In 1789, we were a fractious tumble of settlers, with powerful enemies to the north and south, and with no assurance that the political experiment we were embarking on would endure. “A republic, if you can keep it,” said Franklin, when someone asked him what kind of government we were to have.

We had, to the west, a million square miles of rich farmland, some of it the best in the world—think of the deep black soil of Iowa. But it was untilled, of little profit to mankind. We had thousands of miles of navigable rivers, without a single bridge anywhere, no canals, no levees, no aqueducts, and hardly a ship to sail upon them. Beneath the earth lay incomparable deposits of coal and oil, and of almost every metal that man needs for his tools, his homes, his large buildings, his ships—his nearly everything, and there beneath the earth it might have remained for another thousand years.

We had no great schools, not yet, and no peculiarly American art or music or literature. We had barely scraped past England in our war for independence, and at that with the mutually profitable assistance of France. If there was a greatness in the American spirit, it was still largely unrealized.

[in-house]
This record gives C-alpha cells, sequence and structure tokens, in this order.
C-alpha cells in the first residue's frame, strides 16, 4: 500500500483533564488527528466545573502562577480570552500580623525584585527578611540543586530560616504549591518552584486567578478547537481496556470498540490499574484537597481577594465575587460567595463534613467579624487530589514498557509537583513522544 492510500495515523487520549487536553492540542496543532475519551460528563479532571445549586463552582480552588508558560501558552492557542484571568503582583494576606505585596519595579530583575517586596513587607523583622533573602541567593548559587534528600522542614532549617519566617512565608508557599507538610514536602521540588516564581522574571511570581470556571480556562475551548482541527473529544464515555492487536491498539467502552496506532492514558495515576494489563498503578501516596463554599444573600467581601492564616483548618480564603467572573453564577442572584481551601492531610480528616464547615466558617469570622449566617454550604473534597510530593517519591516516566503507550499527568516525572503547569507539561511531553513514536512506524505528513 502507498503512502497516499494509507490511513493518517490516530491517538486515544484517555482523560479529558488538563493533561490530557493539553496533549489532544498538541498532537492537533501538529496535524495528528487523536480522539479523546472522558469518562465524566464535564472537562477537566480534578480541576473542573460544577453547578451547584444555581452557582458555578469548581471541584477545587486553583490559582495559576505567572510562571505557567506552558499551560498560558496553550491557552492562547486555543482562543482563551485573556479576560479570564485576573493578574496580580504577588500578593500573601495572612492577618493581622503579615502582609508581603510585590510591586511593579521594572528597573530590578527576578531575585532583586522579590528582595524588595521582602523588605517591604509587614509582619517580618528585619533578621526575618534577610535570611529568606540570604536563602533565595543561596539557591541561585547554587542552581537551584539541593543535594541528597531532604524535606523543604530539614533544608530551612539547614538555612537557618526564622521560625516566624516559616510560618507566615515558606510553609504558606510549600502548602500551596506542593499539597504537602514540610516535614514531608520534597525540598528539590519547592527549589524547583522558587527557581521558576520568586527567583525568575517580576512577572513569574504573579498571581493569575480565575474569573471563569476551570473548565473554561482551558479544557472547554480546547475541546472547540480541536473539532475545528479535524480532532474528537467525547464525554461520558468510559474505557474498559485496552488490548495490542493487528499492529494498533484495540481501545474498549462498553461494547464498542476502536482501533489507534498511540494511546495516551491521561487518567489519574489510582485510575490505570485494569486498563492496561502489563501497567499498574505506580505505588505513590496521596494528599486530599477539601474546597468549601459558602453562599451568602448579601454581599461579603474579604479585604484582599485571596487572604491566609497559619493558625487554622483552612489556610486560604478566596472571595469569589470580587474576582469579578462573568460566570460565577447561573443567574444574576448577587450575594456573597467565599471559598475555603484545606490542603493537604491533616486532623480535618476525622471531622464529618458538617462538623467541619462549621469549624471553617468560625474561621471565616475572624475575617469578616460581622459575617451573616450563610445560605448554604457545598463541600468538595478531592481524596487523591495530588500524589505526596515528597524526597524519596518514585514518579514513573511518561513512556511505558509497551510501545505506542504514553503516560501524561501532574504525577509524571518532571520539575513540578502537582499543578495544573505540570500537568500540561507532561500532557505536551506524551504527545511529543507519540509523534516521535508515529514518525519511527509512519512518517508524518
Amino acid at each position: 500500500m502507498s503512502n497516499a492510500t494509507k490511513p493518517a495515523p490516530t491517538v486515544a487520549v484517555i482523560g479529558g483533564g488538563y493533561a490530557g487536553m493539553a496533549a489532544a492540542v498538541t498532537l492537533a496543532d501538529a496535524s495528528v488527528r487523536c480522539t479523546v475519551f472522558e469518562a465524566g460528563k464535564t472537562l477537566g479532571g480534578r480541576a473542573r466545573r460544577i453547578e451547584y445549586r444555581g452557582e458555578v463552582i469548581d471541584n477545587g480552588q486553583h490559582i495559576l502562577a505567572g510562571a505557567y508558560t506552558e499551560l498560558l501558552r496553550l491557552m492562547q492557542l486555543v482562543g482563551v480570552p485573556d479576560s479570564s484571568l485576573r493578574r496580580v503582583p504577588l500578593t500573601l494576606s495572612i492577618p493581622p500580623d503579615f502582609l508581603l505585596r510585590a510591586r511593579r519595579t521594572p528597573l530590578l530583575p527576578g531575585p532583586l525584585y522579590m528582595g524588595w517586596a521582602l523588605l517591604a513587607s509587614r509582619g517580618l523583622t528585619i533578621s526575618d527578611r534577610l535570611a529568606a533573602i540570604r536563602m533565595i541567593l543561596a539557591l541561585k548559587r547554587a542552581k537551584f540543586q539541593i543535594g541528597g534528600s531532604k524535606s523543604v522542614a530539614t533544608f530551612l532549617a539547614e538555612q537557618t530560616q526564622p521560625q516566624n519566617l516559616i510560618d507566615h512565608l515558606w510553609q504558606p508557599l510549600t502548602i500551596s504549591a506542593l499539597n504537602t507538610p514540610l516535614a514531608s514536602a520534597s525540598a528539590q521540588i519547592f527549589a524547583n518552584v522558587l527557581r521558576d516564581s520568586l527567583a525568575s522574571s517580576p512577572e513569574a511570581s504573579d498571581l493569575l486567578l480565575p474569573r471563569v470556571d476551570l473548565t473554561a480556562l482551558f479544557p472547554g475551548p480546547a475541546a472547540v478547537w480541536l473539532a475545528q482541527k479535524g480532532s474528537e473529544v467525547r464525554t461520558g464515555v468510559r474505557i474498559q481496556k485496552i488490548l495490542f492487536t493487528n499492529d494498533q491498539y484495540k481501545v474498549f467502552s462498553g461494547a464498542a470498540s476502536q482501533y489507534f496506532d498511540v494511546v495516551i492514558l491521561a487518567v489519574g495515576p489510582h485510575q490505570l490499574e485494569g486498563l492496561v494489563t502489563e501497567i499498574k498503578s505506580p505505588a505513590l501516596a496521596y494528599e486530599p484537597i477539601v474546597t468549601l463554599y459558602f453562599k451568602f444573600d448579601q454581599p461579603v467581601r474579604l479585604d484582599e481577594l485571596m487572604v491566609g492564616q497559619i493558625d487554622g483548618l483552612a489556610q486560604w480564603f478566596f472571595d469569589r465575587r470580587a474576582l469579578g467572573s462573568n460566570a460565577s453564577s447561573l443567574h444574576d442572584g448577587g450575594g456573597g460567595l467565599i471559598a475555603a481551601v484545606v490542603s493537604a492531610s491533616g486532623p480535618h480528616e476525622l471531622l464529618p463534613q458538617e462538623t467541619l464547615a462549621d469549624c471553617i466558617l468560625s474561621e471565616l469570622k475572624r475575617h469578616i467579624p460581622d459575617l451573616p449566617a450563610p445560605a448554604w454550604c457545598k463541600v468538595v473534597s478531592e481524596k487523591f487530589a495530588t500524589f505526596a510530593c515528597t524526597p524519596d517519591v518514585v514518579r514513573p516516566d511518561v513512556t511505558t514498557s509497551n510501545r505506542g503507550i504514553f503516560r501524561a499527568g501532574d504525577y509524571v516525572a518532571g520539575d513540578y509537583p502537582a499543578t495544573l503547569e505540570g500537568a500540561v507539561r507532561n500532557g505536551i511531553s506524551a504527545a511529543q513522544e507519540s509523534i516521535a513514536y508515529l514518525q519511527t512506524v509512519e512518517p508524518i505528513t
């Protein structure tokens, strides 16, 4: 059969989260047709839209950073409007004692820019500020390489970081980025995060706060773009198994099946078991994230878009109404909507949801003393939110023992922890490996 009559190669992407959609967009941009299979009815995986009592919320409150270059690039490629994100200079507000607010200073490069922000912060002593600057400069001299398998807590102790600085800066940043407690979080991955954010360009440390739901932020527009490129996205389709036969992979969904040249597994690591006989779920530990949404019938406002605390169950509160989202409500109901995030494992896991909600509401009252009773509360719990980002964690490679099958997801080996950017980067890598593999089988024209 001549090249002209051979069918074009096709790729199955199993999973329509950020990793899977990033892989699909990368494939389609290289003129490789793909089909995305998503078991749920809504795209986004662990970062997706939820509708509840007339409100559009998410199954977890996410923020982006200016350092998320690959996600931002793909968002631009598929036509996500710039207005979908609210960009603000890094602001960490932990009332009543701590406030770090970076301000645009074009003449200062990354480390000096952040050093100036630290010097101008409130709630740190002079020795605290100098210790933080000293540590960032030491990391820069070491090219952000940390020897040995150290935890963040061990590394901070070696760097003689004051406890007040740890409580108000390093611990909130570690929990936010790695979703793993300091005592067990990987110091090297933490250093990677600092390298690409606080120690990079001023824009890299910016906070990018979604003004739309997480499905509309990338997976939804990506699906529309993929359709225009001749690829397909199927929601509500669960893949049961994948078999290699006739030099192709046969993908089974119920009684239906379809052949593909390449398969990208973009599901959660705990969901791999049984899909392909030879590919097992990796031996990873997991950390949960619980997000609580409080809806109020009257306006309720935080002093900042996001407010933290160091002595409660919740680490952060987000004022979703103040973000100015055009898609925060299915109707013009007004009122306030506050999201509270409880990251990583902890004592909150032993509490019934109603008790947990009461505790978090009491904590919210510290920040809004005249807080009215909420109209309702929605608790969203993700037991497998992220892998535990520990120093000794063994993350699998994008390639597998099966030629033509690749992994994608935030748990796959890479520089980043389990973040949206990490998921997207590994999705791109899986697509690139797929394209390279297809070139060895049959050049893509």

Advance a hundred years, and what do we see? Americans have begun to do things that no nation had done before. A railway is laid across the continent. So are the telegraph lines. Liberty, and a healthy hunger for education, but without the often stifling snobbery of the old European schools, clear the field for invention. The steam engine, the cotton gin, the sewing machine, the phonograph, the electric light, the telephone—these gifts and countless others do a restless and muscular people bequeath to the world.

America has—not always, and perhaps not now—been rich in soul as well as in things. If I am to live in one house with him, give me a good pagan over a mediocre Christian, every time. But to confer blessings upon the world, give me that Christian, who must at least once in a while consider that the people he overcomes are his brothers, and that for his treatment of them he must stand in judgment before a God who reads men’s hearts and not their political advertisements. Conquerors come and go, and did so on this continent before the Americans came. But the Americans brought more than conquest. They brought even more than civilization. They brought their faith, the faith that taught them what would have stunned a Roman or an Aztec or a Mongol or an Arab. They must love those whom they conquered. They must build schools for them. They must teach them the practical arts of agriculture, lumbering, ranching, and mining. They must take their part when the powerful, as they will, broke their word with them, harassed them, or drove them out of the lands where they had settled.